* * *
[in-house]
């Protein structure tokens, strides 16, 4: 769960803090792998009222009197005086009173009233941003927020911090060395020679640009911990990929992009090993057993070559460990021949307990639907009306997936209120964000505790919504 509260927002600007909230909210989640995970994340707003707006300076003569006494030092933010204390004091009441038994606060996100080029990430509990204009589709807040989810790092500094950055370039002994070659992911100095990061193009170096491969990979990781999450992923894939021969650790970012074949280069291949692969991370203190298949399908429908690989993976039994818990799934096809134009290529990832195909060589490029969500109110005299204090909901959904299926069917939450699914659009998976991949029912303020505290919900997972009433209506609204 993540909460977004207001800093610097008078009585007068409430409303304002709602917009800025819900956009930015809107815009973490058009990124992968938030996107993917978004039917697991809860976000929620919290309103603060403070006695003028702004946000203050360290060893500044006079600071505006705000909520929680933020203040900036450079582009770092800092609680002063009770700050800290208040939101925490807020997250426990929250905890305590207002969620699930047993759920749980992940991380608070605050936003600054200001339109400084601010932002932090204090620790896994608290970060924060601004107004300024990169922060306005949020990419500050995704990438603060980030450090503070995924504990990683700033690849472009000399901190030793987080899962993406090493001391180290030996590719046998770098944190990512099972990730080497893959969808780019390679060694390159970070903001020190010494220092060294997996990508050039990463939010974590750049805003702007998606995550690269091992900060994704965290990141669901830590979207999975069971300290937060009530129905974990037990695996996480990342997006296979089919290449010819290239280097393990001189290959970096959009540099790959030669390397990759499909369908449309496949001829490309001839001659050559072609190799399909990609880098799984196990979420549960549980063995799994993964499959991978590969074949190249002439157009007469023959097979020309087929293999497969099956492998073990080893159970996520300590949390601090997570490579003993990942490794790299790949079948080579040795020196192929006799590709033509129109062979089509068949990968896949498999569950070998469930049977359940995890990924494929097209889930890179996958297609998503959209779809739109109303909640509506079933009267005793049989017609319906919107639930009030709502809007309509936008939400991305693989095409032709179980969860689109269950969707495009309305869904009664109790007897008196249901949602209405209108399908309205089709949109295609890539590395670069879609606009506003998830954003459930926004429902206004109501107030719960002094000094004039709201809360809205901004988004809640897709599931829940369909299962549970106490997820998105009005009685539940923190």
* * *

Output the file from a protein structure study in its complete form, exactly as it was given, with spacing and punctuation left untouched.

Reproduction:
[in-house]
């Protein structure tokens, strides 16, 4: 769960803090792998009222009197005086009173009233941003927020911090060395020679640009911990990929992009090993057993070559460990021949307990639907009306997936209120964000505790919504 509260927002600007909230909210989640995970994340707003707006300076003569006494030092933010204390004091009441038994606060996100080029990430509990204009589709807040989810790092500094950055370039002994070659992911100095990061193009170096491969990979990781999450992923894939021969650790970012074949280069291949692969991370203190298949399908429908690989993976039994818990799934096809134009290529990832195909060589490029969500109110005299204090909901959904299926069917939450699914659009998976991949029912303020505290919900997972009433209506609204 993540909460977004207001800093610097008078009585007068409430409303304002709602917009800025819900956009930015809107815009973490058009990124992968938030996107993917978004039917697991809860976000929620919290309103603060403070006695003028702004946000203050360290060893500044006079600071505006705000909520929680933020203040900036450079582009770092800092609680002063009770700050800290208040939101925490807020997250426990929250905890305590207002969620699930047993759920749980992940991380608070605050936003600054200001339109400084601010932002932090204090620790896994608290970060924060601004107004300024990169922060306005949020990419500050995704990438603060980030450090503070995924504990990683700033690849472009000399901190030793987080899962993406090493001391180290030996590719046998770098944190990512099972990730080497893959969808780019390679060694390159970070903001020190010494220092060294997996990508050039990463939010974590750049805003702007998606995550690269091992900060994704965290990141669901830590979207999975069971300290937060009530129905974990037990695996996480990342997006296979089919290449010819290239280097393990001189290959970096959009540099790959030669390397990759499909369908449309496949001829490309001839001659050559072609190799399909990609880098799984196990979420549960549980063995799994993964499959991978590969074949190249002439157009007469023959097979020309087929293999497969099956492998073990080893159970996520300590949390601090997570490579003993990942490794790299790949079948080579040795020196192929006799590709033509129109062979089509068949990968896949498999569950070998469930049977359940995890990924494929097209889930890179996958297609998503959209779809739109109303909640509506079933009267005793049989017609319906919107639930009030709502809007309509936008939400991305693989095409032709179980969860689109269950969707495009309305869904009664109790007897008196249901949602209405209108399908309205089709949109295609890539590395670069879609606009506003998830954003459930926004429902206004109501107030719960002094000094004039709201809360809205901004988004809640897709599931829940369909299962549970106490997820998105009005009685539940923190």